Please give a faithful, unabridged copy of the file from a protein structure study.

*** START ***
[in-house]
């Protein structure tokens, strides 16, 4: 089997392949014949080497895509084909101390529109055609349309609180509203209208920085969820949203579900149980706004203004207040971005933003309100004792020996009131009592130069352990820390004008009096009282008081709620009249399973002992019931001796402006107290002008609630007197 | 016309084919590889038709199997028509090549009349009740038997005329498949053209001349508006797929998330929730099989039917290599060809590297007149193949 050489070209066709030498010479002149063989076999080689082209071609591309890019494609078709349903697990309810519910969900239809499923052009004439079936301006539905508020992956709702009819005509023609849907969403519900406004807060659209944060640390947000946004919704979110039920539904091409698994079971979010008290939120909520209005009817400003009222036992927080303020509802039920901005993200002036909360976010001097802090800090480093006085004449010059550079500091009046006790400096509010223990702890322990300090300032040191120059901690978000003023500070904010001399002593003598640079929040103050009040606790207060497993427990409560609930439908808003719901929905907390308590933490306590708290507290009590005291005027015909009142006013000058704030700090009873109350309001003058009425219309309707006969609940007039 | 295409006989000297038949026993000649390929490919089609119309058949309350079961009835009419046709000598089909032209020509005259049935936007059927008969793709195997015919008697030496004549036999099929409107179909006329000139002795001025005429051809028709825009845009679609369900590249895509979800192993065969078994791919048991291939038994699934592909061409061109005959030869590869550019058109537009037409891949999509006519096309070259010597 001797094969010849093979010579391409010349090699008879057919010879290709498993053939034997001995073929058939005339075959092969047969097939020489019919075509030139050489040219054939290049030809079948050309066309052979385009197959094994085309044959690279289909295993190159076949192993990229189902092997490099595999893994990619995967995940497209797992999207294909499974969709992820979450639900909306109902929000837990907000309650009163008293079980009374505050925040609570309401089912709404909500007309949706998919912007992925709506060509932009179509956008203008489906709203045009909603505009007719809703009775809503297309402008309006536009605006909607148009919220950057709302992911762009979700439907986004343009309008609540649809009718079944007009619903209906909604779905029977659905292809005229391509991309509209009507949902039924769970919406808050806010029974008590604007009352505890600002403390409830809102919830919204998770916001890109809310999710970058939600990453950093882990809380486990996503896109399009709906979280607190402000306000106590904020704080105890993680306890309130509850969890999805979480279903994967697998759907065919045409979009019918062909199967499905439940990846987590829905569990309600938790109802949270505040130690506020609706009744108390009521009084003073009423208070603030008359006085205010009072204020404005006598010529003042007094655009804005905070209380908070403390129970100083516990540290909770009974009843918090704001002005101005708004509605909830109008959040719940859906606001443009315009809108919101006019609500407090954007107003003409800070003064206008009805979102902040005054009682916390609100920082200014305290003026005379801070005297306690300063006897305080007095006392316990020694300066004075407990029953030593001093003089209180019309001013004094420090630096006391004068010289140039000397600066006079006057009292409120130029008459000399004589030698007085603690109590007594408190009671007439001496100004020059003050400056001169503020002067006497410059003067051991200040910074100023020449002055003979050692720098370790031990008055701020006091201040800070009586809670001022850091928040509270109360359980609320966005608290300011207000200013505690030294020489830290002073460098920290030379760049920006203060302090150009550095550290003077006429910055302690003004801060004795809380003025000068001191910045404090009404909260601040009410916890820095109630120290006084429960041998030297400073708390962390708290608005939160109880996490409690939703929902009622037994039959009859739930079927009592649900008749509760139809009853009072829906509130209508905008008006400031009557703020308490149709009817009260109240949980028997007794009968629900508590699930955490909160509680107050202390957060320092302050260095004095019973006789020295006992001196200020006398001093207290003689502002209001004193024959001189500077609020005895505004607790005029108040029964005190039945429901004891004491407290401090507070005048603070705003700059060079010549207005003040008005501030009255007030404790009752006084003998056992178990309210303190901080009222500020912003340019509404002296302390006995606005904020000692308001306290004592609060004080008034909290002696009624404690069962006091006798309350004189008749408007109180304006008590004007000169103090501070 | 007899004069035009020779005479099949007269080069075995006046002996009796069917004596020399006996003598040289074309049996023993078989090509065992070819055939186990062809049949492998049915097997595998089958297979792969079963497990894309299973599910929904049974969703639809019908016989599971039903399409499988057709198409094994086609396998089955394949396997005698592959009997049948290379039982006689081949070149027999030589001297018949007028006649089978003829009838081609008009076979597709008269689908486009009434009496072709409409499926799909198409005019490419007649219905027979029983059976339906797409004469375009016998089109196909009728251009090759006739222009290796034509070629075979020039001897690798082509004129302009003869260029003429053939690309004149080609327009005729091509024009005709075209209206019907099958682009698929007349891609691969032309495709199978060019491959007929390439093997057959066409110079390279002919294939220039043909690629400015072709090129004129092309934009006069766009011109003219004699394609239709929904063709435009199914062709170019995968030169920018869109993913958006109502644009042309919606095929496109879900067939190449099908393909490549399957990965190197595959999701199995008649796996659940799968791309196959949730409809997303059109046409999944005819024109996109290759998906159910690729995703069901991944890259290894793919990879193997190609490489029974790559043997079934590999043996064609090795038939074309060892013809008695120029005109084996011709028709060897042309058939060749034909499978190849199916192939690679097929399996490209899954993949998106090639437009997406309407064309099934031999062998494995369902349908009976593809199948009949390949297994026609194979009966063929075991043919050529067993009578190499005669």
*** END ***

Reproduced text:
[in-house]
């Protein structure tokens, strides 16, 4: 089997392949014949080497895509084909101390529109055609349309609180509203209208920085969820949203579900149980706004203004207040971005933003309100004792020996009131009592130069352990820390004008009096009282008081709620009249399973002992019931001796402006107290002008609630007197 | 016309084919590889038709199997028509090549009349009740038997005329498949053209001349508006797929998330929730099989039917290599060809590297007149193949 050489070209066709030498010479002149063989076999080689082209071609591309890019494609078709349903697990309810519910969900239809499923052009004439079936301006539905508020992956709702009819005509023609849907969403519900406004807060659209944060640390947000946004919704979110039920539904091409698994079971979010008290939120909520209005009817400003009222036992927080303020509802039920901005993200002036909360976010001097802090800090480093006085004449010059550079500091009046006790400096509010223990702890322990300090300032040191120059901690978000003023500070904010001399002593003598640079929040103050009040606790207060497993427990409560609930439908808003719901929905907390308590933490306590708290507290009590005291005027015909009142006013000058704030700090009873109350309001003058009425219309309707006969609940007039 | 295409006989000297038949026993000649390929490919089609119309058949309350079961009835009419046709000598089909032209020509005259049935936007059927008969793709195997015919008697030496004549036999099929409107179909006329000139002795001025005429051809028709825009845009679609369900590249895509979800192993065969078994791919048991291939038994699934592909061409061109005959030869590869550019058109537009037409891949999509006519096309070259010597 001797094969010849093979010579391409010349090699008879057919010879290709498993053939034997001995073929058939005339075959092969047969097939020489019919075509030139050489040219054939290049030809079948050309066309052979385009197959094994085309044959690279289909295993190159076949192993990229189902092997490099595999893994990619995967995940497209797992999207294909499974969709992820979450639900909306109902929000837990907000309650009163008293079980009374505050925040609570309401089912709404909500007309949706998919912007992925709506060509932009179509956008203008489906709203045009909603505009007719809703009775809503297309402008309006536009605006909607148009919220950057709302992911762009979700439907986004343009309008609540649809009718079944007009619903209906909604779905029977659905292809005229391509991309509209009507949902039924769970919406808050806010029974008590604007009352505890600002403390409830809102919830919204998770916001890109809310999710970058939600990453950093882990809380486990996503896109399009709906979280607190402000306000106590904020704080105890993680306890309130509850969890999805979480279903994967697998759907065919045409979009019918062909199967499905439940990846987590829905569990309600938790109802949270505040130690506020609706009744108390009521009084003073009423208070603030008359006085205010009072204020404005006598010529003042007094655009804005905070209380908070403390129970100083516990540290909770009974009843918090704001002005101005708004509605909830109008959040719940859906606001443009315009809108919101006019609500407090954007107003003409800070003064206008009805979102902040005054009682916390609100920082200014305290003026005379801070005297306690300063006897305080007095006392316990020694300066004075407990029953030593001093003089209180019309001013004094420090630096006391004068010289140039000397600066006079006057009292409120130029008459000399004589030698007085603690109590007594408190009671007439001496100004020059003050400056001169503020002067006497410059003067051991200040910074100023020449002055003979050692720098370790031990008055701020006091201040800070009586809670001022850091928040509270109360359980609320966005608290300011207000200013505690030294020489830290002073460098920290030379760049920006203060302090150009550095550290003077006429910055302690003004801060004795809380003025000068001191910045404090009404909260601040009410916890820095109630120290006084429960041998030297400073708390962390708290608005939160109880996490409690939703929902009622037994039959009859739930079927009592649900008749509760139809009853009072829906509130209508905008008006400031009557703020308490149709009817009260109240949980028997007794009968629900508590699930955490909160509680107050202390957060320092302050260095004095019973006789020295006992001196200020006398001093207290003689502002209001004193024959001189500077609020005895505004607790005029108040029964005190039945429901004891004491407290401090507070005048603070705003700059060079010549207005003040008005501030009255007030404790009752006084003998056992178990309210303190901080009222500020912003340019509404002296302390006995606005904020000692308001306290004592609060004080008034909290002696009624404690069962006091006798309350004189008749408007109180304006008590004007000169103090501070 | 007899004069035009020779005479099949007269080069075995006046002996009796069917004596020399006996003598040289074309049996023993078989090509065992070819055939186990062809049949492998049915097997595998089958297979792969079963497990894309299973599910929904049974969703639809019908016989599971039903399409499988057709198409094994086609396998089955394949396997005698592959009997049948290379039982006689081949070149027999030589001297018949007028006649089978003829009838081609008009076979597709008269689908486009009434009496072709409409499926799909198409005019490419007649219905027979029983059976339906797409004469375009016998089109196909009728251009090759006739222009290796034509070629075979020039001897690798082509004129302009003869260029003429053939690309004149080609327009005729091509024009005709075209209206019907099958682009698929007349891609691969032309495709199978060019491959007929390439093997057959066409110079390279002919294939220039043909690629400015072709090129004129092309934009006069766009011109003219004699394609239709929904063709435009199914062709170019995968030169920018869109993913958006109502644009042309919606095929496109879900067939190449099908393909490549399957990965190197595959999701199995008649796996659940799968791309196959949730409809997303059109046409999944005819024109996109290759998906159910690729995703069901991944890259290894793919990879193997190609490489029974790559043997079934590999043996064609090795038939074309060892013809008695120029005109084996011709028709060897042309058939060749034909499978190849199916192939690679097929399996490209899954993949998106090639437009997406309407064309099934031999062998494995369902349908009976593809199948009949390949297994026609194979009966063929075991043919050529067993009578190499005669």